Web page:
Archive

  • POLITICIZING TERROR. ...

    POLITICIZING TERROR. I assume nobody will be surprised by this, but the Republican Party has apparently settled on its 2006 message: Vote Democratic, and the terrorists will win. That's always been their implicit appeal, of course, but now they're just saying it. On the other hand, why shouldn't they? Terror should be politicized, and if one party or another believes they can do the better job, they should say so. There�s nothing illegitimate about it. That means, however, that Democrats shouldn't be afraid to mention that the Bush administration is directly responsible for the deaths of thousands of American troops, World Trade Center employees, Iraqi civilians, and adorable little puppies. It also wouldn't hurt to wonder if Bush isn't some sort of Manchurian plant, so dedicated has he been to ensuring that America did exactly what its enemies hoped it would. Block the U.N. from stopping Israel's self-destructive demolition of Lebanon? Why not? Who cares if it'll empower a dangerous...
  • DON'T CRY FOR MOM AND POP.

    DON'T CRY FOR MOM AND POP. The other day Jon Chait paid us a backhanded compliment , suggesting we're unduly predictable here at the Prospect . Then I see civil-rights-leader-turned-Wal-Mart-flack Andrew Young getting the sack (with Jason Zengerle 's apparent approval ) for the following off-message take on why black people shouldn't care if big box stores drive out mom and pop businesses: In the [Los Angeles] Sentinel interview, Young was asked about whether he was concerned Wal-Mart causes smaller, mom-and-pop stores to close. "Well, I think they should; they ran the 'mom and pop' stores out of my neighborhood," the paper quoted Young as saying. "But you see, those are the people who have been overcharging us, selling us stale bread and bad meat and wilted vegetables. And they sold out and moved to Florida. I think they've ripped off our communities enough. First it was Jews, then it was Koreans and now it's Arabs; very few black people own these stores." Except for the fact that,...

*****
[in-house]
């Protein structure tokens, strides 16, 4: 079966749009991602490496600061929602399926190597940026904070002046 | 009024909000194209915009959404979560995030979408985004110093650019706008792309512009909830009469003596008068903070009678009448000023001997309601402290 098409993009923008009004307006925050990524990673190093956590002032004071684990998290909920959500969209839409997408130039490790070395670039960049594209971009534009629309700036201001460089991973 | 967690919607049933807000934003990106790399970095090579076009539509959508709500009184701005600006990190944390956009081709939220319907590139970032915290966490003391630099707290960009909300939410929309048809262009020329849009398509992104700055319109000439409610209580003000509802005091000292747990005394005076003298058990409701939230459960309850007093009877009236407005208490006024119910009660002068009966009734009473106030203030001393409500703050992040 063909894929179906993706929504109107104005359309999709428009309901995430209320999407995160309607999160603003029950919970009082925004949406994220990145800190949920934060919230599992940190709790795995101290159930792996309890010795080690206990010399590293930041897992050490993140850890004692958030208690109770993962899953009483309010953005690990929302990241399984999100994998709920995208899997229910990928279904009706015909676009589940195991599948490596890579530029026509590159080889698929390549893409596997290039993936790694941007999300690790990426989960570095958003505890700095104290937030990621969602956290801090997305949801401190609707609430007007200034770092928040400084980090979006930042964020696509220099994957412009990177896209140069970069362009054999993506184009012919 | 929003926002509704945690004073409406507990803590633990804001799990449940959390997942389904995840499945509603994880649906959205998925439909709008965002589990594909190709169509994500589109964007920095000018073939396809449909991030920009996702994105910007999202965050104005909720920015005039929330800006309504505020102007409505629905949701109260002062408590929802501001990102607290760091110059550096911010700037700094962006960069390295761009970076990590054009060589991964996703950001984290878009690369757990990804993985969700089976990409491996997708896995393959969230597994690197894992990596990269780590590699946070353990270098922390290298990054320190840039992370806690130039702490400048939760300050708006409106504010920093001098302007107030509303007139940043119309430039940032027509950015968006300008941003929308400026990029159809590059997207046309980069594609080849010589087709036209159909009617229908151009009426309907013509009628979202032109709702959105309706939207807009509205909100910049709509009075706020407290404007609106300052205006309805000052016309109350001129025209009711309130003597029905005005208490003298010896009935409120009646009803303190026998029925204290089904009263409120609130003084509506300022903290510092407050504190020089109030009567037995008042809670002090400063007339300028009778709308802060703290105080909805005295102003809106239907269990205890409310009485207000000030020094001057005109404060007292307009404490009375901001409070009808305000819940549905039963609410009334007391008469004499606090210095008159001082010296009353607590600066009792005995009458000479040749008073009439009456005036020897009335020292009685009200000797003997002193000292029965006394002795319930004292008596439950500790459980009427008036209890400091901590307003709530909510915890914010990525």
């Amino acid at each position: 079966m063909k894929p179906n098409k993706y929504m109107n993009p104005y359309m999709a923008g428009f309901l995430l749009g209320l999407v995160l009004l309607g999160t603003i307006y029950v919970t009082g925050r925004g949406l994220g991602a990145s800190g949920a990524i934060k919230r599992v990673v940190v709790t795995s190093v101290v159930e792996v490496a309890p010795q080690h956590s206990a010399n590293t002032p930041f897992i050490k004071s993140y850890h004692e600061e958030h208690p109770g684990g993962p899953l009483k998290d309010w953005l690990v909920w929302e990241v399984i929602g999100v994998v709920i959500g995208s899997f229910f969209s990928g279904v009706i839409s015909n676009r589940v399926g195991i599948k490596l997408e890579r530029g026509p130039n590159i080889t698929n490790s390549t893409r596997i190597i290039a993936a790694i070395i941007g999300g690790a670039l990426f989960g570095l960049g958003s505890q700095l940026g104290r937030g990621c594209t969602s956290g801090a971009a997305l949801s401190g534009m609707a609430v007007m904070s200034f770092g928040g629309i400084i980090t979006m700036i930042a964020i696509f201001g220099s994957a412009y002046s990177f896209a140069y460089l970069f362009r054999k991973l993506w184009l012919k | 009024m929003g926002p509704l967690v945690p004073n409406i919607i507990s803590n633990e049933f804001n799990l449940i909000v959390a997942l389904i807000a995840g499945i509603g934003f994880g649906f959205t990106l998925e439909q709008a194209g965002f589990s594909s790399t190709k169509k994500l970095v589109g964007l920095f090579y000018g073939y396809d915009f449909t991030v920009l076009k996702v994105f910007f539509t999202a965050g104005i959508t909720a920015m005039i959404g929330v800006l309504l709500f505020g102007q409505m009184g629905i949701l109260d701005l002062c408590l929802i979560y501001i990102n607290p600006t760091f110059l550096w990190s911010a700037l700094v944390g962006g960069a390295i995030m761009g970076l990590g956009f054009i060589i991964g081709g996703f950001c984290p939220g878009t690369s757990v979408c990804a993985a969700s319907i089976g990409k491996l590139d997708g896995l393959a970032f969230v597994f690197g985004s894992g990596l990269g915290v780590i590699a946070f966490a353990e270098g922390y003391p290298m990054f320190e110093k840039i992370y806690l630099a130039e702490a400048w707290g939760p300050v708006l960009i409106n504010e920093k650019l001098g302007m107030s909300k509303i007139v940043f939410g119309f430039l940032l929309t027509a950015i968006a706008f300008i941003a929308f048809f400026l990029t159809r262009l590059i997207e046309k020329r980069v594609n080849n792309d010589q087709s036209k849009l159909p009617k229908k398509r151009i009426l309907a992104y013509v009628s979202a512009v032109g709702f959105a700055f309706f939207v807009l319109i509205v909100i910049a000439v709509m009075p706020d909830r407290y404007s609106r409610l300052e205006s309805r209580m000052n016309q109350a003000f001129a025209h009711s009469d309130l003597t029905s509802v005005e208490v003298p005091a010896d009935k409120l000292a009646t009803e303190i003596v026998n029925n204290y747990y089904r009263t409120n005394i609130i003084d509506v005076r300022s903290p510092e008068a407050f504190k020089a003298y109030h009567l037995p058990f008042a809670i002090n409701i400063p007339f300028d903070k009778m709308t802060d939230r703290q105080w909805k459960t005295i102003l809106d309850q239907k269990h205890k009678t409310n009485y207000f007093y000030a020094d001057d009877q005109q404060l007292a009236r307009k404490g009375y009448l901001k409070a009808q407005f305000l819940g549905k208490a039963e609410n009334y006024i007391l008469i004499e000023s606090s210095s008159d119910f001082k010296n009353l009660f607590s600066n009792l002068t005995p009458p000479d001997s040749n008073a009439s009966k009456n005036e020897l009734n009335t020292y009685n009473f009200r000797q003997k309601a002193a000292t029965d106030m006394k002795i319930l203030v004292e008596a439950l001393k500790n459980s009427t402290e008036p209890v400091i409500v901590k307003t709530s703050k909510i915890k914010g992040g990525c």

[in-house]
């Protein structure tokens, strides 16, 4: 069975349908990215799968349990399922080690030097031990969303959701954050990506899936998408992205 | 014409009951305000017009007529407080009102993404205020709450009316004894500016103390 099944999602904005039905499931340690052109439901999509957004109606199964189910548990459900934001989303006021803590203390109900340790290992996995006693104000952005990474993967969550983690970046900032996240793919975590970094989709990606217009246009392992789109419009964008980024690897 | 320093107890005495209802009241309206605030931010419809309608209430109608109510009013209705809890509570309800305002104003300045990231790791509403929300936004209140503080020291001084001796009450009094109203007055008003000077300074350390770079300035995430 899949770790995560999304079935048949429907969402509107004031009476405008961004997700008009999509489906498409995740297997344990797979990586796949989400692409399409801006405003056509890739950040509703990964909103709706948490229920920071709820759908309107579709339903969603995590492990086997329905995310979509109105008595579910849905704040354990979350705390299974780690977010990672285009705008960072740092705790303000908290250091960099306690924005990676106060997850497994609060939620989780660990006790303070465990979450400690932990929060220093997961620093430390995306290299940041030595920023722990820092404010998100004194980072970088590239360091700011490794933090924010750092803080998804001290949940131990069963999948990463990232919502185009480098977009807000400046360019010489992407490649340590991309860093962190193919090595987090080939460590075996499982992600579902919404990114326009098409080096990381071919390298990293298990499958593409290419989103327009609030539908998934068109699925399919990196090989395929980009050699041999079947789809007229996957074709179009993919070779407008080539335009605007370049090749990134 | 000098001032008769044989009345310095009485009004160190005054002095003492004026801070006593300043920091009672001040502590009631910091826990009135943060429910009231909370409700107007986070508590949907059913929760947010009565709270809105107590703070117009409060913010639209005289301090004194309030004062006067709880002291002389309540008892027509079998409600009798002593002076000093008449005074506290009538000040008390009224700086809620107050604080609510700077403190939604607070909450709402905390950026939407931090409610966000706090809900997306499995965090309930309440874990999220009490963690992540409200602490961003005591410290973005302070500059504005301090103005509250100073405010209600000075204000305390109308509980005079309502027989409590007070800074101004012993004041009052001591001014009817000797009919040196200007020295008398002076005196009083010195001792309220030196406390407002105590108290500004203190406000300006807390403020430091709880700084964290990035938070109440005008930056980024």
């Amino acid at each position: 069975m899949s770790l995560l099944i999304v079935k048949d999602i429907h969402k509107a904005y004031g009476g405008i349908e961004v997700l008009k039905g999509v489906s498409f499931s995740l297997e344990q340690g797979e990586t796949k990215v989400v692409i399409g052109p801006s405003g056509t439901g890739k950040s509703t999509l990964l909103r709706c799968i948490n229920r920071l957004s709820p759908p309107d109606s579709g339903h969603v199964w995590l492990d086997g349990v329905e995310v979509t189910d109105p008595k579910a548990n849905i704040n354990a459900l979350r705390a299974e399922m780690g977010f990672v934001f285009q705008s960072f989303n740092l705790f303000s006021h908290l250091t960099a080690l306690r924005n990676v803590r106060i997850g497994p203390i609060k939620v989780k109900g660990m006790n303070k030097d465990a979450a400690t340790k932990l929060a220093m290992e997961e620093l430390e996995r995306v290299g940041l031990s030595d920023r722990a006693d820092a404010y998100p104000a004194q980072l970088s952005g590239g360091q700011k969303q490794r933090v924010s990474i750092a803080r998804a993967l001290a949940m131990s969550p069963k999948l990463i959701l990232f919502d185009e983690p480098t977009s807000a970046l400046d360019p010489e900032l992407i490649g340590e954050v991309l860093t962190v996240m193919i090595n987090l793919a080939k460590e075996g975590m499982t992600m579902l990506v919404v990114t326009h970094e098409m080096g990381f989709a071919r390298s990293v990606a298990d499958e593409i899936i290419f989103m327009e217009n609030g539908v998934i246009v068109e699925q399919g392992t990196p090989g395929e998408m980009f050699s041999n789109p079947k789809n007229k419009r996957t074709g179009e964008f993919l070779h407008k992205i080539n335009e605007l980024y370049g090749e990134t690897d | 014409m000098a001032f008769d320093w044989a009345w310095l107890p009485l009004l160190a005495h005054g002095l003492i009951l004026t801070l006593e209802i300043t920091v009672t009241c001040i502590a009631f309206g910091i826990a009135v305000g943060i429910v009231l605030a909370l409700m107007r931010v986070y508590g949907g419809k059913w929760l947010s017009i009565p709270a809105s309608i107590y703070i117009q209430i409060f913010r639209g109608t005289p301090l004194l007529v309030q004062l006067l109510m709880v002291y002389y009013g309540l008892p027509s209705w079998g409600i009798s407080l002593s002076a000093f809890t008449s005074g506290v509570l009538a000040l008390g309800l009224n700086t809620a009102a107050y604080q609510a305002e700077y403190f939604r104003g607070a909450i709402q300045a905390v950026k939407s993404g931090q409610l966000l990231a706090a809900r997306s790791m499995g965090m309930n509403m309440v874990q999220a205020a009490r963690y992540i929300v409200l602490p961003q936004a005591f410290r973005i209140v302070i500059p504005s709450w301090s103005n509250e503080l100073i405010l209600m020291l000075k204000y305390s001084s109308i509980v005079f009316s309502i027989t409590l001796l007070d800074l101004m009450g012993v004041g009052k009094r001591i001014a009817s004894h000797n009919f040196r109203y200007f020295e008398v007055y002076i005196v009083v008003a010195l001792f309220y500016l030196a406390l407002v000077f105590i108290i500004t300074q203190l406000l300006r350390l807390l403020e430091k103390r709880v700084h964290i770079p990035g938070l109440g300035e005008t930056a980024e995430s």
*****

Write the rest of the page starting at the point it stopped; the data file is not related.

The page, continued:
• REASONING MATTERS. ...

    REASONING MATTERS. Glenn Greenwald is incensed at the Washington Post 's blithe dismissal of yesterday's ruling that found Bush 's wiretapping unconstitutional, and criticizes it for lacking in scholarly complexity. And he's right, the editorial is unbearably smug and self-satisfied, as if the issue at hand is subordinate to the procedural perfection of those evaluating it. But if the Washington Post 's case is unconvincing, Publius's demolition of the ruling is much more convincing. "[F]rom a legally technical standpoint," writes Publius , "this opinion is premature, unsupported, and in violation of elementary civil procedure...This is pure naked politics dressed up as law. It is an insult to the legal system. And the Sixth Circuit is going to squash it like a bug." And that may be the real program. As Scott Lemieux writes , "[I]f this was the Supreme Court the argument would be merely normative. But since it's a District Court, the quality of the legal reasoning matters in a...